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If Schüller and Küng, following the same knight's calling to retrieve the Holy Grail, might have been separated at birth, so, too, the popes John XXIII and Francis, separated by the same half century, possess the same master pastoral gene. John XXIII expressed it by bringing his country roots with him to the Vatican, breaking centuries of traditions (such as the pope's eating alone) and, when told the workers would not come near him when he walked in the papal gardens, asked, "Why not? I won't harm them." He disdained the official papal footwear and had a pair of familiar farmer's boots modified for his many ambles around the Vatican and occasionally into Rome itself. He laughed when he was told that the English journalists called him "Johnny Walker."
Pope Francis seems to many nervous Catholics too good to be true, and they worry that this man, in his large-hearted simplicity and common sense, may somehow turn out to be different than he has seemed: less like John in the long run and more like Benedict. Any pope who can say having the previous pope around is like having grandpa nearby does not seem likely to lose the humanity that makes him so attractive.
When John XXIII was pope and broke down barriers by the kind of embrace he gave the delegation of Jewish officials, saying, "I am Joseph and you are my brothers," philosopher Hannah Arendt, who noted his work to save Jews during the war, wrote: "We have a Christian sitting on the throne of Peter."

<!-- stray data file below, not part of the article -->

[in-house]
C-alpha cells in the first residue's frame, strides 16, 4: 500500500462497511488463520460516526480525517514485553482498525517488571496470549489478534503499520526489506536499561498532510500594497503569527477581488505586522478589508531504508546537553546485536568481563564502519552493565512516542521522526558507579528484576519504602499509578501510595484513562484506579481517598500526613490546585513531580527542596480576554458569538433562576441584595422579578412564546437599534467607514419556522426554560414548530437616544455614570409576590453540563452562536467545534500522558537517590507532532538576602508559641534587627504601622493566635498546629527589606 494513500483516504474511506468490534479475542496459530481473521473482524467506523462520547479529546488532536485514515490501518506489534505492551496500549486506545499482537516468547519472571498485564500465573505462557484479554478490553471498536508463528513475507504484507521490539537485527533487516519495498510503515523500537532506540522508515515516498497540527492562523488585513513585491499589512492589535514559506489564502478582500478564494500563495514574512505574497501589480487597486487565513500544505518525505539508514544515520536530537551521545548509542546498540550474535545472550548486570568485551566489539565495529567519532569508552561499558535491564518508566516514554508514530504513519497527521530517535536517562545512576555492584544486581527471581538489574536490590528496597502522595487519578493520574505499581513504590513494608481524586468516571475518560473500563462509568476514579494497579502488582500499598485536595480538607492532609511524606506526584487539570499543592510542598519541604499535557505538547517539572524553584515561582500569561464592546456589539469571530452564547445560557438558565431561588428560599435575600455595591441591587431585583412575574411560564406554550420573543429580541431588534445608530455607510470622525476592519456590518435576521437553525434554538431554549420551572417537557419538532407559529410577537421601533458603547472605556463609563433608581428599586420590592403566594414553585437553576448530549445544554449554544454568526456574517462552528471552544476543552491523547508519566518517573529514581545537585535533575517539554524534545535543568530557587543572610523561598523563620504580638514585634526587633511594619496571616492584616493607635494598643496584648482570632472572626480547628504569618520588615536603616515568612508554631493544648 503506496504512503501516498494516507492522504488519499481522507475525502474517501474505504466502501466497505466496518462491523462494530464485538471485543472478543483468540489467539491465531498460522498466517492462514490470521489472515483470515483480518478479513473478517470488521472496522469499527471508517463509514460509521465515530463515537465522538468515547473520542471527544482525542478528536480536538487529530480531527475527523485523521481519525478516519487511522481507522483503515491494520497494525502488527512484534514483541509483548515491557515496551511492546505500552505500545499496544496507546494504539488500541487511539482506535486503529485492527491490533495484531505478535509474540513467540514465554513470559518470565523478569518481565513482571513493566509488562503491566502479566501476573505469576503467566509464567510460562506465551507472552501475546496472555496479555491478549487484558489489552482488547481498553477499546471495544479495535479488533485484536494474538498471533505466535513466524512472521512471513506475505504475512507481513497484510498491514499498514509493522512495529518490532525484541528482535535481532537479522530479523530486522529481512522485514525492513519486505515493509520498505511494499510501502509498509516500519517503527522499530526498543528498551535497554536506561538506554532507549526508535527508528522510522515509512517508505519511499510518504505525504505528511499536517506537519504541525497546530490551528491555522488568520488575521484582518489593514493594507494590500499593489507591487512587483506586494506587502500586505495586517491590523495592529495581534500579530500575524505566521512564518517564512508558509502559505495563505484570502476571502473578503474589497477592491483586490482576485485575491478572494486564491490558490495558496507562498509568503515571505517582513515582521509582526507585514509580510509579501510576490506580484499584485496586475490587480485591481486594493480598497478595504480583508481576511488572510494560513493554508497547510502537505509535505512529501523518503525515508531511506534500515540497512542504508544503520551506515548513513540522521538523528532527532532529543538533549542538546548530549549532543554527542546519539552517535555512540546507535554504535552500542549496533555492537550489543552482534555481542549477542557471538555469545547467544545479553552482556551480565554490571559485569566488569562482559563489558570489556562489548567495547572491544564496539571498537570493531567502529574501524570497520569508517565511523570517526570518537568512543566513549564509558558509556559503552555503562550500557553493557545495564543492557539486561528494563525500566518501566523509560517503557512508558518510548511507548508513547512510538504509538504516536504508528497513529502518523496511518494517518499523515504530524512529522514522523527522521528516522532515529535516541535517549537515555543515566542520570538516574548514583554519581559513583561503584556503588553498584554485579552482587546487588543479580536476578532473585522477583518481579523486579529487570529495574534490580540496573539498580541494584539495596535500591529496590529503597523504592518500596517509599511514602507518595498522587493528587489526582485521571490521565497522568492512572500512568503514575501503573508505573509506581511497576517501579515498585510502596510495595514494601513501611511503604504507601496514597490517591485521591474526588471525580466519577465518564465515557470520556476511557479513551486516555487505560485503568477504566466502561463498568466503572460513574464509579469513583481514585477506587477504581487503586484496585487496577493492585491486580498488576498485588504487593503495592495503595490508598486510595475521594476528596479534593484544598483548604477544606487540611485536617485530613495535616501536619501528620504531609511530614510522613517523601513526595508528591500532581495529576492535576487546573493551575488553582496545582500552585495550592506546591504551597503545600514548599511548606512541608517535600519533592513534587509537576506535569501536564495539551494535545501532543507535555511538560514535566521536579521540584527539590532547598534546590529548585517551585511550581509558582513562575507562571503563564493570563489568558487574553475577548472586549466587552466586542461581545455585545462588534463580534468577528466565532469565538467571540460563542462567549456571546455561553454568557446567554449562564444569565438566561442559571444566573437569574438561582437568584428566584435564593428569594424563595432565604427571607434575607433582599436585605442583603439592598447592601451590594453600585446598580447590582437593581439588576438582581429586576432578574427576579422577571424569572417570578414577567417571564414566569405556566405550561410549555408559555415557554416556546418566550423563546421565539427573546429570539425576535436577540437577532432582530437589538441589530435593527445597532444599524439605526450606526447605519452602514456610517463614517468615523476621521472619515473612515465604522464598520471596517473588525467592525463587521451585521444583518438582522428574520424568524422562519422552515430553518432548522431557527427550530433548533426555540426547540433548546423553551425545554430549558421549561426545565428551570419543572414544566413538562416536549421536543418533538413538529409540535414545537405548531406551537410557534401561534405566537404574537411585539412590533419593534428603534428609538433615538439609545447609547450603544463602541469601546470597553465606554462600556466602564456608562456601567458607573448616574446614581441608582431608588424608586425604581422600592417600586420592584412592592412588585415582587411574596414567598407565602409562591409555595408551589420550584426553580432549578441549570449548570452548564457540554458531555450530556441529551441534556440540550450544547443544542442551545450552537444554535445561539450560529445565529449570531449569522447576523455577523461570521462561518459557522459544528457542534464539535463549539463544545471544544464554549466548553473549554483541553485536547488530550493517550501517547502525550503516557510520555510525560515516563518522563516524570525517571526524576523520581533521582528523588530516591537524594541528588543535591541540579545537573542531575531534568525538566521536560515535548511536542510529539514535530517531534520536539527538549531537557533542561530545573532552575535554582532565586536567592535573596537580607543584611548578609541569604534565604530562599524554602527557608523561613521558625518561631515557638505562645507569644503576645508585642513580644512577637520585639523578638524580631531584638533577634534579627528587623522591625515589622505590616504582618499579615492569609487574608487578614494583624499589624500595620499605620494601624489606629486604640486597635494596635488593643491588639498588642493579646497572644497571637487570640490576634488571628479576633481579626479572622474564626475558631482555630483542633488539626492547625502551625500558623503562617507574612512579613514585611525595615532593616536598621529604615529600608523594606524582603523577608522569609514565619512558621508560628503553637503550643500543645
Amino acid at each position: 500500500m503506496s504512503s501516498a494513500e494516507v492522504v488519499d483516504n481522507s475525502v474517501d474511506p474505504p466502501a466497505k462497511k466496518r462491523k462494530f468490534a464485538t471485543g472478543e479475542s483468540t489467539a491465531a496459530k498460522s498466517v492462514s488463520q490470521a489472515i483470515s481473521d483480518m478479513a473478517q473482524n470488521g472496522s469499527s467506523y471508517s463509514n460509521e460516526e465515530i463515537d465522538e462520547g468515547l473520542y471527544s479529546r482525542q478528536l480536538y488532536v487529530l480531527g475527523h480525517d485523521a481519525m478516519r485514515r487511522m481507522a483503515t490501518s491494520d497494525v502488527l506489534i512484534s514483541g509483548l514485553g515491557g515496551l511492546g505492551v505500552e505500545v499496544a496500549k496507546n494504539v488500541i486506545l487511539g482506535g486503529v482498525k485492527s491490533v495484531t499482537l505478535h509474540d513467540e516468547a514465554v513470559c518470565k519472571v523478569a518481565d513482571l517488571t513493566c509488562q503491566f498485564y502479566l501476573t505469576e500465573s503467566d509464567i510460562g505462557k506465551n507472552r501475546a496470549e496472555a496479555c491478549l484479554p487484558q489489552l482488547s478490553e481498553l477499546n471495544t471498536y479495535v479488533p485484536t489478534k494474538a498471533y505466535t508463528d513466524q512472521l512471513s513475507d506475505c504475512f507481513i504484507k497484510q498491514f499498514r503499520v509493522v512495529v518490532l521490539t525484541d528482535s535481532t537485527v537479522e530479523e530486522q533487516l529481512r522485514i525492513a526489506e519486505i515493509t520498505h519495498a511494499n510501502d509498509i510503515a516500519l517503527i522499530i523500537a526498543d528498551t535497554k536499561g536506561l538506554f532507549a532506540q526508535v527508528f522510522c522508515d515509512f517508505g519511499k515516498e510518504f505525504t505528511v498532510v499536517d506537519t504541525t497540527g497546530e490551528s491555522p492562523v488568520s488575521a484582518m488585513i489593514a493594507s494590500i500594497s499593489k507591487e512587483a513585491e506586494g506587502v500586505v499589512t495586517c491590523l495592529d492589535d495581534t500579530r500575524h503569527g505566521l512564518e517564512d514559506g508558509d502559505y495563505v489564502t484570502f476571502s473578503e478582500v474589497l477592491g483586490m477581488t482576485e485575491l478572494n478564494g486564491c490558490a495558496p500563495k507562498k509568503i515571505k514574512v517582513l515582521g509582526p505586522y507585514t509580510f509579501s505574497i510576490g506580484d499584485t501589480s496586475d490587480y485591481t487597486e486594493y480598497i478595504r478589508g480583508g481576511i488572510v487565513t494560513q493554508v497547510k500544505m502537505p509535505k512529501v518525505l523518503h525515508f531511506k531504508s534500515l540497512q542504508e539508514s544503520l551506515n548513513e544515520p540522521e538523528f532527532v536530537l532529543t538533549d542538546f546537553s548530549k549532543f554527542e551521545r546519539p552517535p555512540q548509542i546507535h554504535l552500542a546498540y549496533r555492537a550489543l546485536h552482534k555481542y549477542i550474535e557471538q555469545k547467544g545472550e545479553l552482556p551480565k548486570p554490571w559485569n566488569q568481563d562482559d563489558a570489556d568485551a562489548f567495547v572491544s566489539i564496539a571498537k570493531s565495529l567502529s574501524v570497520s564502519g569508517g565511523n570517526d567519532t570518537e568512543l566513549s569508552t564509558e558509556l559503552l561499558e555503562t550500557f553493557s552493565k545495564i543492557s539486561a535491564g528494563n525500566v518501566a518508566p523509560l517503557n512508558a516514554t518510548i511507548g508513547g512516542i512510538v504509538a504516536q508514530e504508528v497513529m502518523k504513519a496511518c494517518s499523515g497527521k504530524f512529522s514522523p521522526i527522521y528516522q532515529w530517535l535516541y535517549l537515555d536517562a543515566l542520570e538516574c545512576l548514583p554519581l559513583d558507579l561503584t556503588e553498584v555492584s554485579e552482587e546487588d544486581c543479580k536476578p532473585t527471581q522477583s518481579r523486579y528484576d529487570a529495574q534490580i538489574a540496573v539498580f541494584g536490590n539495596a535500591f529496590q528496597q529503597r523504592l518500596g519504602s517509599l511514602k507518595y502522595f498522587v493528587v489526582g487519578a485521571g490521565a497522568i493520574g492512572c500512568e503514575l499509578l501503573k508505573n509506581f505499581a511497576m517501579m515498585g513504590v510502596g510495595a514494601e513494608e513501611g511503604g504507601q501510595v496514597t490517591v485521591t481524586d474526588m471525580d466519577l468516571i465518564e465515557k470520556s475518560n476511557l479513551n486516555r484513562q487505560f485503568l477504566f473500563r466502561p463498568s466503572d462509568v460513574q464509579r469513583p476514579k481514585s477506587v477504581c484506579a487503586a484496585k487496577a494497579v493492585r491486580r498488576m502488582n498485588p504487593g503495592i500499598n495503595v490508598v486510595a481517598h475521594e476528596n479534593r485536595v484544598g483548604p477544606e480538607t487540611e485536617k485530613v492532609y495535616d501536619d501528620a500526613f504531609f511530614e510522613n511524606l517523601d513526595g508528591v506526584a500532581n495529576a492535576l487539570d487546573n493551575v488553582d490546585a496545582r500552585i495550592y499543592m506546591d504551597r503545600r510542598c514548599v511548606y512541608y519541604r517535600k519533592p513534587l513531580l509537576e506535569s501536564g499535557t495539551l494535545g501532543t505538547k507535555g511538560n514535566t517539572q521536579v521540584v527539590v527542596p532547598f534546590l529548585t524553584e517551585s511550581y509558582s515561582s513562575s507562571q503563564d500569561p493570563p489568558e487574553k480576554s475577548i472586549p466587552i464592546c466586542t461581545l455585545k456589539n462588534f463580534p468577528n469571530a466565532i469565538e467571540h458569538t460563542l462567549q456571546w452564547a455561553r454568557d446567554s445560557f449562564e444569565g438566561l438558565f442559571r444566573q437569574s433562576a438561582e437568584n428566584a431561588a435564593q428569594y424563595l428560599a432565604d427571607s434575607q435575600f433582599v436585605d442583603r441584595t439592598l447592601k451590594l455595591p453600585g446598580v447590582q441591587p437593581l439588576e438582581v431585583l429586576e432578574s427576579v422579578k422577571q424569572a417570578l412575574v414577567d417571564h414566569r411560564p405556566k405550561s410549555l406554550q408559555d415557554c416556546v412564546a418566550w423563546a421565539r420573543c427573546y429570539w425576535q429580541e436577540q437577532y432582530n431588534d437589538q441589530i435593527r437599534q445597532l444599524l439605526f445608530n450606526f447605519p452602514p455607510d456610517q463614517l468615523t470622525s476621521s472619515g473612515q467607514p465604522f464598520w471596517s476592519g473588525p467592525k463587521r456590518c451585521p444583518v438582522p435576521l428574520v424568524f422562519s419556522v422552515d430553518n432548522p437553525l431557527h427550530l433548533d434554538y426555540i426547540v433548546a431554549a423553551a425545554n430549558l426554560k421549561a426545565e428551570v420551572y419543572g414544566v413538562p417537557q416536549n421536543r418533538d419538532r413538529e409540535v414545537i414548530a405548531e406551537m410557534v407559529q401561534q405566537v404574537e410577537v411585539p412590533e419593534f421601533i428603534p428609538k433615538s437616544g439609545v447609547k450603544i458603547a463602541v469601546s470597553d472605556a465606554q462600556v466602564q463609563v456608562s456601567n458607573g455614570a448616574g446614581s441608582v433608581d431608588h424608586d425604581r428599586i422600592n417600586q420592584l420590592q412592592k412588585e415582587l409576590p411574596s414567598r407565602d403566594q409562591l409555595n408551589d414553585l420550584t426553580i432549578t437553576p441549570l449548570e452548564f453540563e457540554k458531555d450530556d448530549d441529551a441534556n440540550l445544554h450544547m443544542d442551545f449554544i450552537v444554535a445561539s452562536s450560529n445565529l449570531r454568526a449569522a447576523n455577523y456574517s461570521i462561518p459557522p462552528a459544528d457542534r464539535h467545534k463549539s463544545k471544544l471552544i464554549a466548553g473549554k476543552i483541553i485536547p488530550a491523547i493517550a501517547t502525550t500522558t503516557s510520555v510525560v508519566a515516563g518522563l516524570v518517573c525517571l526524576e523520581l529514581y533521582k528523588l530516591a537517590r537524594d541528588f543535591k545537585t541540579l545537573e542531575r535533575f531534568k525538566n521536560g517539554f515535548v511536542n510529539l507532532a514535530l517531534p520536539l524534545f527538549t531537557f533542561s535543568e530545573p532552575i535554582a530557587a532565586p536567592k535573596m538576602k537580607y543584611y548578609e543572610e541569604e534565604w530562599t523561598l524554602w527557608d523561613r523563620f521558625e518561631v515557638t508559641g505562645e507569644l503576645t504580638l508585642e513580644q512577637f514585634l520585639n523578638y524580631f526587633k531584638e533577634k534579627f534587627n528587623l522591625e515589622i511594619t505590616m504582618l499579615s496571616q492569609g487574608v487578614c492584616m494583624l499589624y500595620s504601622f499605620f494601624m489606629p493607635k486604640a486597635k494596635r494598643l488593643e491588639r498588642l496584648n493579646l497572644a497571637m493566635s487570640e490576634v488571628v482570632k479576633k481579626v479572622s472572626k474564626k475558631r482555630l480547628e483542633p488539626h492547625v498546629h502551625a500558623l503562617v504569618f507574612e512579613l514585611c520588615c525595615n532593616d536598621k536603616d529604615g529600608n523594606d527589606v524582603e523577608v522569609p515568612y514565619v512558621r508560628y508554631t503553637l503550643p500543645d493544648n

She would write the same thing if she heard of Pope Francis's pastoral response when, on his plane returning from World Youth Day in Rio, he was asked about homosexuals and he talked, obviously from his heart, of their human goodness, of our need to support rather than censure them, and who was he to judge them if they sought God in their own way?
The wonderful thing about these words about homosexuals is that nobody -- no speech writer, adviser or P.R. expert, much less a curial official -- could have imagined the saving simplicity of Francis' profoundly Christian words. He speaks as John XXIII did when asked why he called Vatican II into session. He did not respond by saying that the church had to tighten up but that it had to open up, and his purpose was not to save monsignors or other trappings of the past. He did it for the people "so that the human sojourn on earth might be less sad." That, of course, is why Francis urges bishops and priests to get out of the institution and into the midst of their people. The church is indeed to make the journey of all people less sad.
So blessed are we that we have in Schüller a priest who calls us back to Vatican II much as Küng had called us to it half a century ago. Francis stands as un-self-consciously as a pastoral pope as John XXIII did in that same era. Schüller is not just calling for healthy reforms; he is bringing back, as is Pope Francis, the excitement that filled the church at the time of Vatican II. While Benedict XVI worked hard to bring us back to the 19th century of the First Vatican Council, Francis is gently bidding us to rediscover the riches of Vatican II so we may serve the world better; so that, in fact, we may join in making the "human sojourn on earth less sad."
[Eugene Cullen Kennedy is emeritus professor of psychology at Loyola University, Chicago.]